The relationship between the physical and the digital where NFTs are concerned has moreover considerably developed with Gordon Berger doing some cool things that transmute the physical and digital in a more meaningful way where the digital is the real art.
It is this sort of innovation or experimentation that probably has some legs, but capturing the moment when we collectively move from no digital scarcity to the establishment of value for digital works, as this happy piece might do, is potentially capturing a moment in history.
That brings us back to if done well, then art obviously has value, and since we can now own digital art, we can also value exchange it.
Give your child an actual jpeg for example, and see how long he keeps it for, presuming it’s not just a nice picture of you two. He might also not keep these happy flowers, but he’d presumably be a lot more hesitant in discarding it.
This meaningfulness by the simple addition of ownership can raise the question of whether it is actually meaningless, and some of the public thinks so.
Yet, an event on the metaverse doesn’t quite feel the same without a pope NFT. Popes give us a reason to go there. Why on earth do we want the pope? Some are just ads.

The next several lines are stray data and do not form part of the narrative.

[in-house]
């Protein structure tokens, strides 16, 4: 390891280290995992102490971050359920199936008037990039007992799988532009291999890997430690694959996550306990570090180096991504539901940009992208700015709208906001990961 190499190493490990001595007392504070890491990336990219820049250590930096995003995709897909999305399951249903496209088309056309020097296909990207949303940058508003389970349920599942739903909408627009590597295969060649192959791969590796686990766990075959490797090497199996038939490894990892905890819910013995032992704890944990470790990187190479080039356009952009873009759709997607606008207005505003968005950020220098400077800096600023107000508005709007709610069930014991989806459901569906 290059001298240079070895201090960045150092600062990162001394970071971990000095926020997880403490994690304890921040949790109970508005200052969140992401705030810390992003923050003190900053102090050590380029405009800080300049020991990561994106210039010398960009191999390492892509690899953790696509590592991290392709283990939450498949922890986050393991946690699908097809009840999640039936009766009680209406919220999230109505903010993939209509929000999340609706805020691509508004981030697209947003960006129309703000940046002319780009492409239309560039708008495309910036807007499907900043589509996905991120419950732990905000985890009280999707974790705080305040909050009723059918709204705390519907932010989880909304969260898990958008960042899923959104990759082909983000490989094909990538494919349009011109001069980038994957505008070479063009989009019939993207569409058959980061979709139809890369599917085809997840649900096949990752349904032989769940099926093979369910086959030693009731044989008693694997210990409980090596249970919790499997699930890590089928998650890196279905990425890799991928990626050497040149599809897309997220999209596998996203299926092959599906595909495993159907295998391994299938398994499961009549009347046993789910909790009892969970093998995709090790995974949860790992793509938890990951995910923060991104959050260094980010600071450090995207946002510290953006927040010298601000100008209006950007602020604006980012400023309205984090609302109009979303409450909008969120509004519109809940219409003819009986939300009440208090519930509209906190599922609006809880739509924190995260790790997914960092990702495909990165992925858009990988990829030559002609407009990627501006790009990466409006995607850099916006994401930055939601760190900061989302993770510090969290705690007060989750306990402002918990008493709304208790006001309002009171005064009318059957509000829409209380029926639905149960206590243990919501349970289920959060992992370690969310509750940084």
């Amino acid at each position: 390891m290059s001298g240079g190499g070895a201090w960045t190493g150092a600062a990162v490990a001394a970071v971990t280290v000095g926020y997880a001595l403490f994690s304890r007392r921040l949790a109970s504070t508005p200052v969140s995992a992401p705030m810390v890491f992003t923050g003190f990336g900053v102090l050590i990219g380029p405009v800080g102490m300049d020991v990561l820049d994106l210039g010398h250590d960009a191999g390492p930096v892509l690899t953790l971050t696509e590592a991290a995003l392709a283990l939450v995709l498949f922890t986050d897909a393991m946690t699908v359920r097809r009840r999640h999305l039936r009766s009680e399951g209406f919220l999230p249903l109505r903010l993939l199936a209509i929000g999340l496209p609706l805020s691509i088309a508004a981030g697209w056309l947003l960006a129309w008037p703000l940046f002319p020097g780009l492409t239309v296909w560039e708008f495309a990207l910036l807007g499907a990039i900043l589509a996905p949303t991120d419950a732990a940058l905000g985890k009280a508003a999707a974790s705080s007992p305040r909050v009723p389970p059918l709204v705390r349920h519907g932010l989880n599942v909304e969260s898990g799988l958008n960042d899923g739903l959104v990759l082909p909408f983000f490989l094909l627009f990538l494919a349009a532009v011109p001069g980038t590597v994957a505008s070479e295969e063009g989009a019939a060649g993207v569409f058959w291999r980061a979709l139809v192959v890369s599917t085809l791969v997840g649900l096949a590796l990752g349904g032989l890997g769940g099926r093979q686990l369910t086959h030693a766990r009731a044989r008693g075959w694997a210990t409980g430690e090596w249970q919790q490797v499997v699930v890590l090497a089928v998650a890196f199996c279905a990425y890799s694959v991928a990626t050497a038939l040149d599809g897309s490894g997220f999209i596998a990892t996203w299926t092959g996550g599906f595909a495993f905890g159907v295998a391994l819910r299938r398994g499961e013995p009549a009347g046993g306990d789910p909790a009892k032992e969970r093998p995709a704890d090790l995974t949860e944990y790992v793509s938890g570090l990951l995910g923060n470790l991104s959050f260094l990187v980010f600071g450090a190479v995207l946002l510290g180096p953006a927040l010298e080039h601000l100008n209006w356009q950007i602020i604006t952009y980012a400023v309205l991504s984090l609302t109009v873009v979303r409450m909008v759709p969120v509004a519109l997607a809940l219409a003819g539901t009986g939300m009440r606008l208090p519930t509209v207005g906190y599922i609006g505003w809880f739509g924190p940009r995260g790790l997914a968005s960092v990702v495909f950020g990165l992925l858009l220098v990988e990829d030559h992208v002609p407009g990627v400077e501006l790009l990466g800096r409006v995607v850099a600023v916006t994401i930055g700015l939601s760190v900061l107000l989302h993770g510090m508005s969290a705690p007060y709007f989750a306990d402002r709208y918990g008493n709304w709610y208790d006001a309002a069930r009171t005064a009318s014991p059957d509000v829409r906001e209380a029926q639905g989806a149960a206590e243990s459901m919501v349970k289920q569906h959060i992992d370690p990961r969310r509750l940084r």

Because it gives us something to do and we’re getting free stuff. Maybe it’s rubbish, but it’s free. Some are cool. They on the blockchain anyway it’s not like we carrying them around. And they ours. I was here, as some Egyptian scribbles that have come to our time say.
And what did you do while you were here? I contributed to the funding of digital art in an attempt to ignite a new renaissance and golden age to set the course of history towards liberalism, peace and beauty so as to win over the authoritarian tendencies that dominate in some corners, and so as to hold power to account through our strongest weapon: art.
At the end of the day, nothing quite has value. The bread come free from the ground. Water is plentiful. Light gives us electricity. These words were just created from metaphorically nothing.
Money is just a system of coordination. In this case, adding beauty to the world, or meaning, or something to do. As such we all feel instinctively that an NFT is not quite just a jpeg, it’s a bit more. And we all don’t quite know what more it will be, but we all feel we’ve opened a door.
The art world is not quite the same anymore is it? It will never be the same because art is now on our screens, not in stuffy museums. It’s back to the judgment of the public, rather than in ivory tower committees. It is back, full stop, after for a decade or two or maybe more, it kind of disapeared.
And we’ll patron it, because why not. There’s money to be made potentially. Fools, greater fools, and the wise ones. A mess, and yet beautiful. It’s how you elevate man, and of course some want to do just that.
On a final word, the real proof of burn here is not the painting, but thatMurakami is doing it. He, along with other established artists, have given their skills to this new frontier, and ultimately it is they that give value to these NFTs as the form is far less relevant than the substance.